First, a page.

You may remember an enhancement which we made to Storage I/O Control (SIOC) in the 5.1 vSphere release whereby SIOC can now automatically determine the characteristics and thus the latency threshold of a datastore. Prior to this change, SIOC used either a default value or had customers manually set it. Neither of these were ideal, so we introduced this automatic method. However, there was little detail on how often this latency threshold was calculated. In other words, did the calculation take place when SIOC was first enabled, or is there regular on-going calculations?
While trying to find the answer, I found this paragraph in this excellent Storage DRS white paper. It states: “To assess the performance of each datastore, vSphere Storage DRS leverages vSphere Storage I/O Control, using the workload injector and a reference workload to determine the relative performance capability. To get a proper performance capability model, vSphere Storage I/O Control injects random read I/O to the disk, using various amounts of outstanding I/O to measure the latency. The duration of the complete cycle is 30 seconds; the procedure is triggered once a day per datastore. Although it’s a short-lived process, this workload generates some overhead on the array. vSphere Storage DRS is designed to enable storage performance for your virtual machines, not to interfere with them. Therefore this workload will not run when activity is detected on the devices backing the datastore.“
However this is for Storage DRS, which leverages SIOC. I could not find a specific reference to how SIOC works in a stand-alone mode. I pinged some of our SIOC team at VMware, and I can now state that the behaviour for SIOC is much the same as above. Once SIOC is enabled, the frequency that the workload injector runs is about once a day, for a duration of about 30 seconds. If one adds additional disks to a datastore, thereby making the performance of the datastore better, this will be detected on the next run of the workload injector and the threshold will be adjusted appropriately.There is no extra step needed for this process to happen. For example you do not need to restart SIOC.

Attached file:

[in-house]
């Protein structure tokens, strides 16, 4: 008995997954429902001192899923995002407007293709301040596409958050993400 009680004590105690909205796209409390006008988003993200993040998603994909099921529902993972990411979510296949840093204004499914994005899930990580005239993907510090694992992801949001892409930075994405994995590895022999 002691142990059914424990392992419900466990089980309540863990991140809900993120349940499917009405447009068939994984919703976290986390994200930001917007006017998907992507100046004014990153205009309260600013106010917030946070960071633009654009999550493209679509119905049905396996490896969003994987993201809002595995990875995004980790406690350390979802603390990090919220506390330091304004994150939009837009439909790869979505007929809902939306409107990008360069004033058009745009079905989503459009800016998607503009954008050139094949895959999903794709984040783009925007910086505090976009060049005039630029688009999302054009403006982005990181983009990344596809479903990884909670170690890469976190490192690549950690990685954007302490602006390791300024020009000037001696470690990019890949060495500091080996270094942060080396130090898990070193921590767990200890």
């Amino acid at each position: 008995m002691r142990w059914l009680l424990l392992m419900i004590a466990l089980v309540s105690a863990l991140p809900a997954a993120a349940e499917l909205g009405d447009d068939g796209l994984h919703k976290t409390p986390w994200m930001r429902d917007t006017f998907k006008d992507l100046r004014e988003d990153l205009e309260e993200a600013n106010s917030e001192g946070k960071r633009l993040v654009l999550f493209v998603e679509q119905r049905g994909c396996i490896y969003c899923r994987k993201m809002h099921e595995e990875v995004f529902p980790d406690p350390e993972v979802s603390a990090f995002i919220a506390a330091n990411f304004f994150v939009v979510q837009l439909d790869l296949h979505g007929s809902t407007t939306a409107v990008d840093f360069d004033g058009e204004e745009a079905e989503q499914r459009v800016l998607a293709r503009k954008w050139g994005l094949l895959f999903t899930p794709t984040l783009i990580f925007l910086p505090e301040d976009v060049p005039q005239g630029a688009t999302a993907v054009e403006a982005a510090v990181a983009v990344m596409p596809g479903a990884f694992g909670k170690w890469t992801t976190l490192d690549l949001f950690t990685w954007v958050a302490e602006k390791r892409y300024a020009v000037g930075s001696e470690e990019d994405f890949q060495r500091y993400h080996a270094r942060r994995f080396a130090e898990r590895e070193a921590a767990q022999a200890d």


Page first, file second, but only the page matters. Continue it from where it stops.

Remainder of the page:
It should also be noted that the SIOC workload injector only runs when the datastore is in an idle period. If SIOC detects other workloads on the datastore while it is running the workload injector, it will throttle back so as not to cause any impact to the production workloads.
Finally, this behaviour is not to be confused with the real work of SIOC, the actual throttling of I/O. SIOC and workload injector are two separate processes. SIOC throttles I/O load if the current latency is higher than the threshold setting on the datastore. It runs every 4 seconds to determine if, and how much, I/O needs to be throttled for the subsequent 4-second interval.